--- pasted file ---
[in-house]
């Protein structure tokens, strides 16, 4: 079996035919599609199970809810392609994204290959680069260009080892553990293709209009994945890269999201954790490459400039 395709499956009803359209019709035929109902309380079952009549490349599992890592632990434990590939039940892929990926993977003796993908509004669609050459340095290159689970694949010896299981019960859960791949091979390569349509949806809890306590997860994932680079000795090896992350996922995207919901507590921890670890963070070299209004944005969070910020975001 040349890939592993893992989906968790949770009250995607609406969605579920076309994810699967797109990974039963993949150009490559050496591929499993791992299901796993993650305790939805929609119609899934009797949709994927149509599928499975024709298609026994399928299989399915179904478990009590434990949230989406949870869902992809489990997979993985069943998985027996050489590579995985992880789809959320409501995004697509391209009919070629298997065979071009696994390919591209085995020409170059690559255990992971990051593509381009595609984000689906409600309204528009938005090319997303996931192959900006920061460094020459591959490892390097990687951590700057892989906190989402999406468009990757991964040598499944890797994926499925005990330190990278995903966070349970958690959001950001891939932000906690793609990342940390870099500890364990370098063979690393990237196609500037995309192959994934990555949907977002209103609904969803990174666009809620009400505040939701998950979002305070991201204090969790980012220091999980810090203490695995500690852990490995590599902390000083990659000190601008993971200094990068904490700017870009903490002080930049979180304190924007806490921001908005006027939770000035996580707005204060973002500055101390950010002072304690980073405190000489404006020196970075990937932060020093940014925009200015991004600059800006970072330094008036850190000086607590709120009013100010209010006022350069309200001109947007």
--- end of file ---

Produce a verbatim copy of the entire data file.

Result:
[in-house]
């Protein structure tokens, strides 16, 4: 079996035919599609199970809810392609994204290959680069260009080892553990293709209009994945890269999201954790490459400039 395709499956009803359209019709035929109902309380079952009549490349599992890592632990434990590939039940892929990926993977003796993908509004669609050459340095290159689970694949010896299981019960859960791949091979390569349509949806809890306590997860994932680079000795090896992350996922995207919901507590921890670890963070070299209004944005969070910020975001 040349890939592993893992989906968790949770009250995607609406969605579920076309994810699967797109990974039963993949150009490559050496591929499993791992299901796993993650305790939805929609119609899934009797949709994927149509599928499975024709298609026994399928299989399915179904478990009590434990949230989406949870869902992809489990997979993985069943998985027996050489590579995985992880789809959320409501995004697509391209009919070629298997065979071009696994390919591209085995020409170059690559255990992971990051593509381009595609984000689906409600309204528009938005090319997303996931192959900006920061460094020459591959490892390097990687951590700057892989906190989402999406468009990757991964040598499944890797994926499925005990330190990278995903966070349970958690959001950001891939932000906690793609990342940390870099500890364990370098063979690393990237196609500037995309192959994934990555949907977002209103609904969803990174666009809620009400505040939701998950979002305070991201204090969790980012220091999980810090203490695995500690852990490995590599902390000083990659000190601008993971200094990068904490700017870009903490002080930049979180304190924007806490921001908005006027939770000035996580707005204060973002500055101390950010002072304690980073405190000489404006020196970075990937932060020093940014925009200015991004600059800006970072330094008036850190000086607590709120009013100010209010006022350069309200001109947007």